The Query Process: Its Own Brand of Crazy!

Reject Key Means Decline Or DenyAs if the grueling process of writing an entire novel isn’t enough, now you have to find an agent to represent your book for its best chance of publication!

I know I jokingly said in an earlier post something to the effect of, “How much time can querying agents take?”, but that was a little tongue-in-cheek. I actually knew researching agents, crafting personal letters and compiling submission material to meet guidelines would be time consuming, I just didn’t realize how much.

And that’s not even considering the mental and emotional strife I’m dealing with. *Refresh email* *Refresh email* *Refresh email* *Partial request!* (Writer’s high) *Form Rejection* (Writer’s low) I think that’s why I find myself emotionally distancing myself from my novel right now. A rejection sends me into a flurry of, “What did I do wrong? What can I fix?” The emotional distance of finding the right business partner for the business document I have written is far less mentally taxing than waiting to see if a brilliant lit agent I admire will give my literary baby a nod of acceptance.

And it’s only week two. I’ve only dipped my toe in to the proverbial shark-infested waters. I’m not calling you literary agents sharks by any means. It’s just that to a writer seeking approval, it can feel like our egos are chum floating in the mixed waters of self-confidence and abject misery. *sigh*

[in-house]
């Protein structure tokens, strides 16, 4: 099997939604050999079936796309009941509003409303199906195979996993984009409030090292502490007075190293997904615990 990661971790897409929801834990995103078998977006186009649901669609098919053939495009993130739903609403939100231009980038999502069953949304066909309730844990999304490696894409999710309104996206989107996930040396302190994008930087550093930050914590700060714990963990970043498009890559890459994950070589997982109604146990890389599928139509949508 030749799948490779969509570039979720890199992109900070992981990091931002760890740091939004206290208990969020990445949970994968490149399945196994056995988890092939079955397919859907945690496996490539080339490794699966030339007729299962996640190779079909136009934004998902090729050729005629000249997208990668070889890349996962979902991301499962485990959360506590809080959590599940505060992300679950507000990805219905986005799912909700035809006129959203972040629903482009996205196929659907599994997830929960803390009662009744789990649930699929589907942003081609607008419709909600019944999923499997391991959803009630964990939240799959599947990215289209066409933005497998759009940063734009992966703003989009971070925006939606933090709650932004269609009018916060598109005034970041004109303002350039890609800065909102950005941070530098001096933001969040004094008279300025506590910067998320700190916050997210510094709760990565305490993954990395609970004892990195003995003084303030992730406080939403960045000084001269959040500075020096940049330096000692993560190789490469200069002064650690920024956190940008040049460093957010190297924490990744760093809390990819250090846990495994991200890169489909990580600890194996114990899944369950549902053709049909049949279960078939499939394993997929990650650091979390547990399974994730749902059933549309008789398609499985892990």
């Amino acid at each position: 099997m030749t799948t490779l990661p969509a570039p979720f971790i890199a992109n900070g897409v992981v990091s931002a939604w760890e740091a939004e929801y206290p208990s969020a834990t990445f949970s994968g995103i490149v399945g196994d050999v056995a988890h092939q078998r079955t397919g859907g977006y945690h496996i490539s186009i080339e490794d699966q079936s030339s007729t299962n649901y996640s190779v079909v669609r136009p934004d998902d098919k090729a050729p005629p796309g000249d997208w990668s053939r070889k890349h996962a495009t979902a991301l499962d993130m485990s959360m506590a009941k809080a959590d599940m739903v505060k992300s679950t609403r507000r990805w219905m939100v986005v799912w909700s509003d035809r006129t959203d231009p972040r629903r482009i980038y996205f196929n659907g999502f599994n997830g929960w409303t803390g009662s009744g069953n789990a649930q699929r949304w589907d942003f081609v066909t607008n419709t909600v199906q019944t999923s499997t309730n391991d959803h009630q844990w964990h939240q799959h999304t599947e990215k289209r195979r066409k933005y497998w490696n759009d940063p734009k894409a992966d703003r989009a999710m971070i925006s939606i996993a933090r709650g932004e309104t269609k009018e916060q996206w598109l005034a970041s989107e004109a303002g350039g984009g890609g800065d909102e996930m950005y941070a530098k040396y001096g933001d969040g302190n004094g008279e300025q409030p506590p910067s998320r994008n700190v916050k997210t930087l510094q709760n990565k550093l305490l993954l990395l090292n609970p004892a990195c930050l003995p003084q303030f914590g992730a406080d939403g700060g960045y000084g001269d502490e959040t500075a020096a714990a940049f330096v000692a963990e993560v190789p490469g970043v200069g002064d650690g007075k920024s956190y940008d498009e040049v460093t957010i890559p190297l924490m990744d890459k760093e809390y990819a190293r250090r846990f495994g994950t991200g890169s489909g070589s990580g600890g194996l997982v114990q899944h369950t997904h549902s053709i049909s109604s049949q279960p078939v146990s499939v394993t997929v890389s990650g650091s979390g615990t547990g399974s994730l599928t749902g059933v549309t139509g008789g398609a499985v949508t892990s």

Well, off to research more agents, try to find someone you think you can connect with through nothing but interviews and webpages, and write another sparkling query that will hopefully garner the right attention. This is far harder than actually writing the book, but I would like to say “Thank you!” to all the agents who have taken the time to read my letters. It can be just as hard for an agent to find that diamond in the slush pile, as it is for we writers to find the perfect partner for a literary career.

What kind of querying experience have you had? Do you use a rejection spike for rejection letters? What helps you to keep going, even after multiple rejections? And how many rejections before you say you’ve had enough and move onto another project?

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One thought on “The Query Process: Its Own Brand of Crazy!

  1. Pingback: 10 Things I Wish I Would Have Known As A Newbie Writer; But I Learned The Hard Way | Jennifer Austin – Author

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